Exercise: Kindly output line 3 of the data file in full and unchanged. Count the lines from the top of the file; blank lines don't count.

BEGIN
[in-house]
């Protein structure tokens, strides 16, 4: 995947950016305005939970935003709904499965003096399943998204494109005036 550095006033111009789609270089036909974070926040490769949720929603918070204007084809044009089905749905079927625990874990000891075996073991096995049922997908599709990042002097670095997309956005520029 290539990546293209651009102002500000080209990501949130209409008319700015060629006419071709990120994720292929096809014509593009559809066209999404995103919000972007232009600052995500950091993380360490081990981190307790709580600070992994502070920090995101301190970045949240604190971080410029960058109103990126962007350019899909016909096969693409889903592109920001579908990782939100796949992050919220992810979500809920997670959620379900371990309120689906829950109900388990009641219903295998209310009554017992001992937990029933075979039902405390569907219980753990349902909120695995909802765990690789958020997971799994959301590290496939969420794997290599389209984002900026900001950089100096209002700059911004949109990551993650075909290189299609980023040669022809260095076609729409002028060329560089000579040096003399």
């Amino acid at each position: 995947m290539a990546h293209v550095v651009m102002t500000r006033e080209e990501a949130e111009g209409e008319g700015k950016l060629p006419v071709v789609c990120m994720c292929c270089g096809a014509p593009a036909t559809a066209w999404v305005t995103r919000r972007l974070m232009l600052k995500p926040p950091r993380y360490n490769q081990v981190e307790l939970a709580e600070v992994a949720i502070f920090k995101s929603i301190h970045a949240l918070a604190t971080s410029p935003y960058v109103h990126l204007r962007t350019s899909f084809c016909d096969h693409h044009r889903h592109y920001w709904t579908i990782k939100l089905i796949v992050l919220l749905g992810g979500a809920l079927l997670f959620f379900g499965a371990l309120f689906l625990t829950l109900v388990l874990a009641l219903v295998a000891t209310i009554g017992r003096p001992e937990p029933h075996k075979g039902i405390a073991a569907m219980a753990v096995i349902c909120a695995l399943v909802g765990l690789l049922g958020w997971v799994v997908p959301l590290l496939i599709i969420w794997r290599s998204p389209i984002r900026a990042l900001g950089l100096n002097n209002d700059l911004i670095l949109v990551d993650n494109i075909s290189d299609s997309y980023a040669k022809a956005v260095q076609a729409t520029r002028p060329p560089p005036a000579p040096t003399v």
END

């Amino acid at each position: 995947m290539a990546h293209v550095v651009m102002t500000r006033e080209e990501a949130e111009g209409e008319g700015k950016l060629p006419v071709v789609c990120m994720c292929c270089g096809a014509p593009a036909t559809a066209w999404v305005t995103r919000r972007l974070m232009l600052k995500p926040p950091r993380y360490n490769q081990v981190e307790l939970a709580e600070v992994a949720i502070f920090k995101s929603i301190h970045a949240l918070a604190t971080s410029p935003y960058v109103h990126l204007r962007t350019s899909f084809c016909d096969h693409h044009r889903h592109y920001w709904t579908i990782k939100l089905i796949v992050l919220l749905g992810g979500a809920l079927l997670f959620f379900g499965a371990l309120f689906l625990t829950l109900v388990l874990a009641l219903v295998a000891t209310i009554g017992r003096p001992e937990p029933h075996k075979g039902i405390a073991a569907m219980a753990v096995i349902c909120a695995l399943v909802g765990l690789l049922g958020w997971v799994v997908p959301l590290l496939i599709i969420w794997r290599s998204p389209i984002r900026a990042l900001g950089l100096n002097n209002d700059l911004i670095l949109v990551d993650n494109i075909s290189d299609s997309y980023a040669k022809a956005v260095q076609a729409t520029r002028p060329p560089p005036a000579p040096t003399v």